Evangelist Billy Graham has said that all cults have one important thing in common: they can never bring a person into a personal relationship with Jesus Christ.
The 98-year-old founder of the Billy Graham Evangelistic Association shared his thoughts in response to a question posed by a reader in a recent "Answers" column.
"Why do people get involved in cults?" the reader asked. "I think my cousin has gotten involved in one, but she won't listen to any of us who try to talk to her about it. In her view, we're all wrong and her group is the only one that's right."
Graham first said that people get involved in cults for a number of reasons, but often it's "because they are spiritually hungry and are searching for God-and they hope this group will satisfy that hunger."
"And for a time they may think it has, and they turn their backs on anyone who tries to tell them otherwise," he said.
Every cult, however, has one thing in common - they can never bring a person into a personal relationship with Jesus Christ.
Graham said: "He alone is the divine Son of God who came down from Heaven to save us from our sins, and He alone took upon Himself our sin and our guilt when He died on the cross for our salvation. We cannot save ourselves, no matter how hard we try; only Christ can save us."
The evangelist encouraged the reader to pray for their cousin, "that God will open her heart to Christ and help her turn away from everything false. And let her know that you still love her-and so does Christ."
The word "cult" is defined by Merriam-Webster as "a small religious group that is not part of a larger and more accepted religion and that has beliefs regarded by many people as extreme or dangerous."
Earlier, Graham warned that while some cults are blatantly anti-Christian, others are far more dangerous, as they closely resemble a church and claim to promote the teachings of Jesus Christ while actually denying some of the Bible's' most important teachings.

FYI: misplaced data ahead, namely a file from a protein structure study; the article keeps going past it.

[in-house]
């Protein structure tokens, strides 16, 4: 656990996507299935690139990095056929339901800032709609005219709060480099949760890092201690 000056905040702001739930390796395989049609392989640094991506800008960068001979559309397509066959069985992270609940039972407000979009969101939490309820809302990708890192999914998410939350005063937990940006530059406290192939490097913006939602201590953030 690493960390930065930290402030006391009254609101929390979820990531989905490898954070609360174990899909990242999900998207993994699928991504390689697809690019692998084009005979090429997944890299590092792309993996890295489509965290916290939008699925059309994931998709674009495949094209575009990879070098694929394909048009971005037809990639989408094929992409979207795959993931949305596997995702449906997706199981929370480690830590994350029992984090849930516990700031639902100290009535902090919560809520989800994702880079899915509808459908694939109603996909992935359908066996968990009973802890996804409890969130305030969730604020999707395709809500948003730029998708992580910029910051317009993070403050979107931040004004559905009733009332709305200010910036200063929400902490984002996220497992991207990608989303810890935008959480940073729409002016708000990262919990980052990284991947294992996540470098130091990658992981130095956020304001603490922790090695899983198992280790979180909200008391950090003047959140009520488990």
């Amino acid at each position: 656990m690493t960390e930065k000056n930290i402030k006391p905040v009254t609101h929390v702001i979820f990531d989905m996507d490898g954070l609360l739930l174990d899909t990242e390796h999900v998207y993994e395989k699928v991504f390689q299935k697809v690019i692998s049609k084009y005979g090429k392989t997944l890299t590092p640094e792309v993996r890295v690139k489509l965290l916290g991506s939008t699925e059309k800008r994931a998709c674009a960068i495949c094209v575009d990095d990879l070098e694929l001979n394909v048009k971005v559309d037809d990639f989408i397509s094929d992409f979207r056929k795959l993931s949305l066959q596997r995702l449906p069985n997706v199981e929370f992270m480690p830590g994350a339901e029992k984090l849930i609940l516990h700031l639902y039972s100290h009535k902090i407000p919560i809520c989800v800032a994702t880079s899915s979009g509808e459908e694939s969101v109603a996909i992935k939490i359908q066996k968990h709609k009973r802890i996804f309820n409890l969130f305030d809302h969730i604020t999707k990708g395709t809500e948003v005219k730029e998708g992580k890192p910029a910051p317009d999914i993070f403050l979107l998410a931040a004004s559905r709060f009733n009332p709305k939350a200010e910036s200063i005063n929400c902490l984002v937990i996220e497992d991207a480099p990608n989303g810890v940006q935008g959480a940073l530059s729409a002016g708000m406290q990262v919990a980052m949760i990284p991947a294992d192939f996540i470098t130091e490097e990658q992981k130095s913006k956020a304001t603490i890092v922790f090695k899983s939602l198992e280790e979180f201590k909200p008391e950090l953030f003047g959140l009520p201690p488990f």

"Let me suggest three questions or guidelines you might find helpful in evaluating this group," he wrote. "First, what do they believe about the Bible? Is it alone the Word of God (as Christians affirm)-or do they add to it, or claim they alone have translated it correctly?"
Second, he urged people to ask, "What does this religious group believe about Jesus?"
"Is He alone the divine Son of God, sent from Heaven to save us from our sins?" Graham asked. "Or do they deny this, or claim we must work to save ourselves?"
Third, it's important to ask, "What do such groups believe about other Christians? Do they claim that they, and they alone, have the truth-or do they rejoice that God is also at work elsewhere?"
He also offered advice to an individual attempting to leave such an organization.
"Realize that this cult leader (and the whole group) has no authority over your eternal destiny," he wrote. "Only Christ has that authority, and once you come to Him, you don't need to be gripped by fear any longer. The Bible says, 'There is no fear in love. But perfect love drives out fear.... Whoever has the Son has life' (1 John 4:18; 5:12)."
He added, "Don't argue with the cult members, and don't leave this group little-by-little. Instead, make a clean break, and refuse to have anything further to do with them. Then ask God to lead you to a church where you'll not only feel welcome, but will also grow strong in your faith."